Now to gameplay: there are certain letdowns. I should mention the four main ones: 1. Orientation in space is difficult. The radar in the cockpit is designed to help you find enemy fighters, but it is in 2D which greatly reduces its usability. Occasionally you get text messages via HUD as "Go to xxx", the three digits meaning a grad number and showing you the right direction indicated by your HUD compass. However, this does not tell you if you are too high or too low. If you lose the battle plane while fleeing from the enemy only luck (or experience) will help you back. Obviously this is no problem on a planet surface.
2. Controls are simple but difficult to manage. I played it with a mouse (it is also possible to play with the keys). You hold the left mouse button to give speed: there are only two speed modes: either press button and fly fast or leave button and fly slow. Use the right mouse button to fire your lasers (autofire when continually pressed). Left and right, up and down are controlled with the directions of the mouse (up and down are inverted). The mouse is very sensitive: a slight over adjustment and you find yourself spinning through space, so be careful. There are different lasers (and plasma guns) in your ship but I found no possibility to choose: you simply empty the energy of one and continue with the next. That's bad because you begin with a single shot laser, leaving double and triple shot for later. There's no aiming device so the aiming experience matches that of a WWI fighter. With F1 to F6 you can choose different camera views including right, left and rear view from cockpit.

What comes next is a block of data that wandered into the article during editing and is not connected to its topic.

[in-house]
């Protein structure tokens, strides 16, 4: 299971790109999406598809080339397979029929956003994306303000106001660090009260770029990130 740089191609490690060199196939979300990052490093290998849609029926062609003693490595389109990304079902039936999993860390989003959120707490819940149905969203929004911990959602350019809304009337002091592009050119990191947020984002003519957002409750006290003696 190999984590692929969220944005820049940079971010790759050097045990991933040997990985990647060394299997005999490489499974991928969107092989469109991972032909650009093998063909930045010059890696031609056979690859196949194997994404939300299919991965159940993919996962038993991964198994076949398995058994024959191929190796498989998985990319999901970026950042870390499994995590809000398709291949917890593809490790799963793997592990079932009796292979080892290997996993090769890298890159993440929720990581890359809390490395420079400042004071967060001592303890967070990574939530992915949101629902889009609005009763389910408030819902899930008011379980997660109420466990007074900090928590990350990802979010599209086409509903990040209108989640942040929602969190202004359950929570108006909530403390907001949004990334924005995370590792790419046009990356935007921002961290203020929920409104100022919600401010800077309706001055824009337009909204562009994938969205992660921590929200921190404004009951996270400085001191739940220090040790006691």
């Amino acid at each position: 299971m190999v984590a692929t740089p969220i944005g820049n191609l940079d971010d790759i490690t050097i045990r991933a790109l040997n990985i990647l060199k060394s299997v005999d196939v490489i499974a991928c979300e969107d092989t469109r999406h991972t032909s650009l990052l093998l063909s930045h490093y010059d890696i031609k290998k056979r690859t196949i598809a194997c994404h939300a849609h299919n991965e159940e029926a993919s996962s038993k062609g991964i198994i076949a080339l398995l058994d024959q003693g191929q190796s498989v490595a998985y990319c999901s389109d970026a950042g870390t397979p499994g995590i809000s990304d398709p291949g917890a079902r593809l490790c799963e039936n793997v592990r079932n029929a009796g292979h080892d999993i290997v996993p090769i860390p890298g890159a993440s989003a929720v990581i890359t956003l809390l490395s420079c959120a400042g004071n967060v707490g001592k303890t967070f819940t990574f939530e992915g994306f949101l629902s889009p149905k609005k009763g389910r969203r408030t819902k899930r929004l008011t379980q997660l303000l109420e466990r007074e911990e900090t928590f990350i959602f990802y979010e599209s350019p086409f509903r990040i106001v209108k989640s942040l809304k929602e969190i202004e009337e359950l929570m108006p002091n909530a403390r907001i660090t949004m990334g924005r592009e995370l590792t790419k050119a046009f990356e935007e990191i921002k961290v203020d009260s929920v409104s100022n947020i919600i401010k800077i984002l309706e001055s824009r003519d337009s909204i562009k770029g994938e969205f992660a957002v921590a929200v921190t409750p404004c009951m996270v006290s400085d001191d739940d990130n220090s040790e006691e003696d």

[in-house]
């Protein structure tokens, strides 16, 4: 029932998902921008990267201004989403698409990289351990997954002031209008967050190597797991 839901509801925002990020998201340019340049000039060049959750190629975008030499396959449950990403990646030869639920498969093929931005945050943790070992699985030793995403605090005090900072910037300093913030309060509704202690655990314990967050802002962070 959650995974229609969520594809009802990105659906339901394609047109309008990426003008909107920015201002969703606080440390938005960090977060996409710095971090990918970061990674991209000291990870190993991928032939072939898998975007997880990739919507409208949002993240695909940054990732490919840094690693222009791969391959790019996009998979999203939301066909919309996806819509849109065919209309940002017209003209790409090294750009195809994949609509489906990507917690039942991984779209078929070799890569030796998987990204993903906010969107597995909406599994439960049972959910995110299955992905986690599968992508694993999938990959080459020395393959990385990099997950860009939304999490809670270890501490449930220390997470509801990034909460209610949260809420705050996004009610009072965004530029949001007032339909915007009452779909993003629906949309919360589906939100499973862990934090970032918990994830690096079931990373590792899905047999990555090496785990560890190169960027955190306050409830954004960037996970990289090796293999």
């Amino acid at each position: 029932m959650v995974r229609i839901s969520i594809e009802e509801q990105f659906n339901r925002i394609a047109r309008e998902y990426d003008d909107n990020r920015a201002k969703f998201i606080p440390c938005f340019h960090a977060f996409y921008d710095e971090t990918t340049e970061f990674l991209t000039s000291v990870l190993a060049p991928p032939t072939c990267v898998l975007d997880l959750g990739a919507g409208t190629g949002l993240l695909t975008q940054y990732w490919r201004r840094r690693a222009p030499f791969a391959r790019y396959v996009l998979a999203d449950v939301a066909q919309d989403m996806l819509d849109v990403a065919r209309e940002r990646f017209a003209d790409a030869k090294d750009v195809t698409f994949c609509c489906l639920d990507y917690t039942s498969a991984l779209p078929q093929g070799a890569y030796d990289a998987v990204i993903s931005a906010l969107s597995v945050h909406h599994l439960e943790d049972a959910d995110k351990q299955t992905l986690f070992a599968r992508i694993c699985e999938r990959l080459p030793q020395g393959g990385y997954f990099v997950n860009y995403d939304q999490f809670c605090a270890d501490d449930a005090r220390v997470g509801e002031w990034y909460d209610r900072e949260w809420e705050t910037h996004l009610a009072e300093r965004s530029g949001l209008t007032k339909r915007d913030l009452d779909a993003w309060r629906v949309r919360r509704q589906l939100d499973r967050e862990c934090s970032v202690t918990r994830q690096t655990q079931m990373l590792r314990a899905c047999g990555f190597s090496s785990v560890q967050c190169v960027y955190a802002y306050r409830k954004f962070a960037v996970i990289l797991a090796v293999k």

3. There is only rudimentary enemy AI. If you are in danger of losing your shield the best tactic is to leave the area of battle. The enemy ships will continue to fly around in formation, waiting for you to come back and destroy them.
4. Every mission has a time limit but if you get the hang of the game there should be no difficulty in fulfilling it. Your shield and fuel are also limited and the shield doesn't recharge. I didn't manage the fourth mission (that has a time limit of 600 seconds) because in every attempt my fuel was gone after only half the time!
The sound is average: midi orchestra playing heroic music to the intro, and always the same explosion noise in the battle. Really astounding for that time are the graphics. Wing Commander had bitmap graphics and was slow to unplayable, but Epic has vector graphics. Digital Image Design showed their mastering of the technique with F 29 Retaliator. Epic allowed gigantic space battles with hundreds of ships at immense speeds! Of course there are no textures, I think they hadn't been invented yet at that time, but you will soon forget that while whizzing through space. The story is told in animated painted screens that look good enough. The storyline? Well, no hindrance to the fun.
How about the overall rating then? You will get used to the difficulties of the controls, and the graphics are great, but the fuel problem is serious, and there is no real dogfight with an enemy craft because of the unusual on/off speed control and poor AI. I give it a four - in remembrance of the sheer speed and mass of enemy vessels it brought to the screen.
People who downloaded Epic have also downloaded:
Elite Plus, F-15 Strike Eagle III, Inferno, F-15 Strike Eagle II (Deluxe Edition), Frontier: Elite II, Frontier: First Encounters (aka Elite 3), Great Naval Battles 3, F-16 Fighting Falcon (a.k.a. iF-16 Fighting Falcon)